LACMA Lends a Gauguin to Norton Simon
|Paul Gauguin, The Swineherd, 1888. LACMA|
The Swineherd was Norton Simon's first big art purchase, setting him back $60,000 in 1955 dollars. In a letter, Wildenstein's E.J. Rousuck assured Simon that "It was at Pont-Aven that, in the opinion of many, [Gauguin] painted most of his greatest pictures. This Gauguin is the greatest example of the Pont-Aven period. It is world-famous."
That stretches the truth, both on Pont-Aven and The Swineherd (v. Vision After the Sermon, say). But The Swineherd is a handsome picture marking the artist's transition from Impressionism to the flattened, brilliantly colored landscapes of his maturity. The yellow pigs, accented by Gauguin's yellow signature, were radical for the time. Shortly after Simon's purchase art historian John Reward asked permission to reproduce The Swineherd in his book on Post-Impressionism. Simon agreed and chipped in $500 to have the painting reproduced in color. He knew the value of color in selling Hunt's Catsup.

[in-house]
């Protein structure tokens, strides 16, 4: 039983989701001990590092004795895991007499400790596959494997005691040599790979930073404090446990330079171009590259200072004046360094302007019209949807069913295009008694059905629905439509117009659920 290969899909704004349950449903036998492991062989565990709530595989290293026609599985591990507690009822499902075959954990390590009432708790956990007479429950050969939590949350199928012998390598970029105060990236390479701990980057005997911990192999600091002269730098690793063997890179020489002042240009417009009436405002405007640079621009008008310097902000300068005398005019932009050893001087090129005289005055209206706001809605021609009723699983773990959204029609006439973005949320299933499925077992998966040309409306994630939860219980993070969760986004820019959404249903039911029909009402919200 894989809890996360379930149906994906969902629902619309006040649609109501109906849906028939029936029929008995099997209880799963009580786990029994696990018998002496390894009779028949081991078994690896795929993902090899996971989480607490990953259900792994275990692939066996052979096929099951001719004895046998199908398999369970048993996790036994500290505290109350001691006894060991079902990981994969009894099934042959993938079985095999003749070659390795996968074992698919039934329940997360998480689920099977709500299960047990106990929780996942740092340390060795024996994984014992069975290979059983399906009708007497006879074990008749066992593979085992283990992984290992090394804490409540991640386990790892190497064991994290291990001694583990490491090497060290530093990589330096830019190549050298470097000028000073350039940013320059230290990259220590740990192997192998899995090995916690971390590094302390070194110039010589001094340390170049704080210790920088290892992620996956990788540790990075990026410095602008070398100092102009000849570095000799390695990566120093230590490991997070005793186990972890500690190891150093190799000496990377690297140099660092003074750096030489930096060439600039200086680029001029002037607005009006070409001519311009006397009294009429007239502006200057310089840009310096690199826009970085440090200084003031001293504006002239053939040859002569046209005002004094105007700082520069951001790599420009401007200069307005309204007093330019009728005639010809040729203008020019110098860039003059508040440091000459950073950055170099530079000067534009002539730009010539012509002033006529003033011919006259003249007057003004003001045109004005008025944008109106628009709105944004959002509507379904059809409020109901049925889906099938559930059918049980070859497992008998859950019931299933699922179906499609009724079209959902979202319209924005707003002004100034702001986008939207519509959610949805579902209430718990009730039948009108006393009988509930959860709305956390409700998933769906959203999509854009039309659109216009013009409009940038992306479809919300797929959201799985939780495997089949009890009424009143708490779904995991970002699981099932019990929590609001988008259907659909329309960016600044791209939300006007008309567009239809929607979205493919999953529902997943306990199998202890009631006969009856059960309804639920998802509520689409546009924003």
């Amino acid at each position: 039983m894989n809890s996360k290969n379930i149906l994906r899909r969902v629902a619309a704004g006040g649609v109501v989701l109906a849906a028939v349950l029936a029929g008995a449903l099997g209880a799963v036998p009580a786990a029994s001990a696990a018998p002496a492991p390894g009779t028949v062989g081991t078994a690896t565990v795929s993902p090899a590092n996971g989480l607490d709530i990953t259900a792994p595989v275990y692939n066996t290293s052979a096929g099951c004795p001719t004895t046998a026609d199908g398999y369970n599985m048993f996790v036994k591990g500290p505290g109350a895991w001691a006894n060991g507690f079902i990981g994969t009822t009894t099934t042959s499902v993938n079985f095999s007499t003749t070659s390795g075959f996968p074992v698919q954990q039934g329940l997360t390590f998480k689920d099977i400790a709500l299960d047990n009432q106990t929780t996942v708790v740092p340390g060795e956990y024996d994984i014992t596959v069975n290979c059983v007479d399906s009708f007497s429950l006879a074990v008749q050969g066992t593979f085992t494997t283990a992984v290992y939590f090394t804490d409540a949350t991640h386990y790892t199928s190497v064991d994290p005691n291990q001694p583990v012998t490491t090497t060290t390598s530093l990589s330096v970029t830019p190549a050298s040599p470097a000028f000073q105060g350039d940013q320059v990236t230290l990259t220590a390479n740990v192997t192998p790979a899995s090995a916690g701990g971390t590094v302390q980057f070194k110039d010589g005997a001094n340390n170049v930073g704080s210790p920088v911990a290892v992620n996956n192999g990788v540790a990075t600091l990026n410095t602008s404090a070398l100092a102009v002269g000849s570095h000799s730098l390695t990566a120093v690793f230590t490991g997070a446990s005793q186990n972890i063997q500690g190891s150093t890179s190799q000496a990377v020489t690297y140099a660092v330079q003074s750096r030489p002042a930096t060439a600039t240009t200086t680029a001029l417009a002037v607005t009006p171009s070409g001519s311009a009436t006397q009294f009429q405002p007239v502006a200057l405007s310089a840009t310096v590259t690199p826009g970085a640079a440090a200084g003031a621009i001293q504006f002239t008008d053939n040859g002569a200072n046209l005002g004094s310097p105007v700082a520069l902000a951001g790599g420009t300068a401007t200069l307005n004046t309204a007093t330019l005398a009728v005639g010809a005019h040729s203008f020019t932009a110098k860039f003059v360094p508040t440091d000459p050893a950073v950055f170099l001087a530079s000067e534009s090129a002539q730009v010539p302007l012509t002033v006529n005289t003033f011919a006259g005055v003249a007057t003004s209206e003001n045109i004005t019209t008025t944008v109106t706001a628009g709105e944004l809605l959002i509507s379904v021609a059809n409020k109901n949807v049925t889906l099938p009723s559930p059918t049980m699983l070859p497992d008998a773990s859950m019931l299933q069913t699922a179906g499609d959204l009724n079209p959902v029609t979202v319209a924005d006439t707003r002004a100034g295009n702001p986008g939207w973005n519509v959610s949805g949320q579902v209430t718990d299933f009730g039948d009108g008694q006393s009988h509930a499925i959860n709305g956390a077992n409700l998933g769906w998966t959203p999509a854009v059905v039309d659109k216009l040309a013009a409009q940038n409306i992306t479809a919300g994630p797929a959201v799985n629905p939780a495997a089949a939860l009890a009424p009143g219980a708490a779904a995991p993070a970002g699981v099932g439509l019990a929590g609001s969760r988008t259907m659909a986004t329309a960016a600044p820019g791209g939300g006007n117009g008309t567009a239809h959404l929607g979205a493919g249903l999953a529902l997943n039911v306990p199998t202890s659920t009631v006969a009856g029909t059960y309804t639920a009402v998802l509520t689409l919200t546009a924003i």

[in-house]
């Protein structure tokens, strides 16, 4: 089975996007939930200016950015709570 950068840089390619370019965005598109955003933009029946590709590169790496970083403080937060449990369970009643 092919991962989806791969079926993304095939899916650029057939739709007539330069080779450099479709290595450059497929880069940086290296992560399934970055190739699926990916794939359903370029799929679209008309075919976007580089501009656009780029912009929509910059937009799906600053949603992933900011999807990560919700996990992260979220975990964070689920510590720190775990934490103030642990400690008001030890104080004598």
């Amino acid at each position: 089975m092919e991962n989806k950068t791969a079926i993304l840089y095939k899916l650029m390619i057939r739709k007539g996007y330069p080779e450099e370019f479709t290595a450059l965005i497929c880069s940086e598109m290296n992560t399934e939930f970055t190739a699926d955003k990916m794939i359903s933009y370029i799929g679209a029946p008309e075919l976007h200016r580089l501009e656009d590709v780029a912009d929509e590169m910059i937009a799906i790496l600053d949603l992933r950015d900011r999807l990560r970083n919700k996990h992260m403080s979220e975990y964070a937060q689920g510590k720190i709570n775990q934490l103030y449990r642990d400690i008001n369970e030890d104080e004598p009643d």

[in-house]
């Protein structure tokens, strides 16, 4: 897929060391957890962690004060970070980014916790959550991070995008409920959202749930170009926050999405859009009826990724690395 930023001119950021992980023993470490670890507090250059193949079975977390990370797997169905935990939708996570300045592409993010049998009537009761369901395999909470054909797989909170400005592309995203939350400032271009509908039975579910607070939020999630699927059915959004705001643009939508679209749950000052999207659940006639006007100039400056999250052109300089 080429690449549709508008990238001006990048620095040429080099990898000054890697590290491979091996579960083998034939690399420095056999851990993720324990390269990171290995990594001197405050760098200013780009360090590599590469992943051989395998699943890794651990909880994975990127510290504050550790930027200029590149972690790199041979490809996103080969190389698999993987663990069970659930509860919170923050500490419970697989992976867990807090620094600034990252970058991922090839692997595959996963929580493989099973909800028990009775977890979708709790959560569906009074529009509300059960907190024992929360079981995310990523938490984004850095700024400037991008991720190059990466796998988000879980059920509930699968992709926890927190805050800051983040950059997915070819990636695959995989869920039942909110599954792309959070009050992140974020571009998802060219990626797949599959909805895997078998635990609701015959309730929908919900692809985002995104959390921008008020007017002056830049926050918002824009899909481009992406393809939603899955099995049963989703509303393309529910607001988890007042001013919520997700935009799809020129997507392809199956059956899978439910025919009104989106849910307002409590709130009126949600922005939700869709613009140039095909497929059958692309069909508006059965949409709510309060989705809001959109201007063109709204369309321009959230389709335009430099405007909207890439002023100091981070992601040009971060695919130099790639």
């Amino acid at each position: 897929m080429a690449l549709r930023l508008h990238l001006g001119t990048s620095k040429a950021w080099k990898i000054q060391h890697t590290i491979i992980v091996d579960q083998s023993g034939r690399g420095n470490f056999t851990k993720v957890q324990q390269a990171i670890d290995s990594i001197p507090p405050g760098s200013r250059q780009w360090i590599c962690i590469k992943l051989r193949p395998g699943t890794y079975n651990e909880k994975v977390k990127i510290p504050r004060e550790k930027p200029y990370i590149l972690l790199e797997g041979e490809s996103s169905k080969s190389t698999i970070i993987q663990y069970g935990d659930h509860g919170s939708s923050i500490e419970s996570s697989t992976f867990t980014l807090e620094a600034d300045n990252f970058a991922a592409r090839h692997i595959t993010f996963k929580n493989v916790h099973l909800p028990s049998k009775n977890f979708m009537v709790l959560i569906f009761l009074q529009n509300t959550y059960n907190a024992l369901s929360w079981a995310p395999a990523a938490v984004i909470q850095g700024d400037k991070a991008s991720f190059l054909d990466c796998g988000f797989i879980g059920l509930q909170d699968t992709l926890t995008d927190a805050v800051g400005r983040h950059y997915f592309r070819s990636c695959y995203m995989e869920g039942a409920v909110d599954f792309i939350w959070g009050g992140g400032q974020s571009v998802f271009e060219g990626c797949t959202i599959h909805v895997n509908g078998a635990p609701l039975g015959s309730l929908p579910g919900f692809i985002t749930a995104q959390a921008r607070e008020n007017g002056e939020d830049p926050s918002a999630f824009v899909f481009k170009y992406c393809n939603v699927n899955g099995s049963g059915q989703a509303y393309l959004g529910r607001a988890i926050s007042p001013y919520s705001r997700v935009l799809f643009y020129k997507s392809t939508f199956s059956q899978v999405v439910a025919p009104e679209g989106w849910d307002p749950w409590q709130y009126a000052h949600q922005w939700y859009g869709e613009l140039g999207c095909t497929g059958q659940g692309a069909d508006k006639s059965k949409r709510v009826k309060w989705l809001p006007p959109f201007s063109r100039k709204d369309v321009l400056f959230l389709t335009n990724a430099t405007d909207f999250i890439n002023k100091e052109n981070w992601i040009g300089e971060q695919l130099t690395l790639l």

In 1970 Simon and first wife Lucille Ellis Simon divorced, splitting the art collection. Lucille took the Gauguin and gave it to LACMA in 1991.
At the NSM, The Swineherd is shown alongside a Tahitian period Gauguin and other works from the Pont-Aven school.
|1952 magazine ad for Hunt's Catsup. Norton Simon's Val Vita Food Products bought Hunt's in 1943|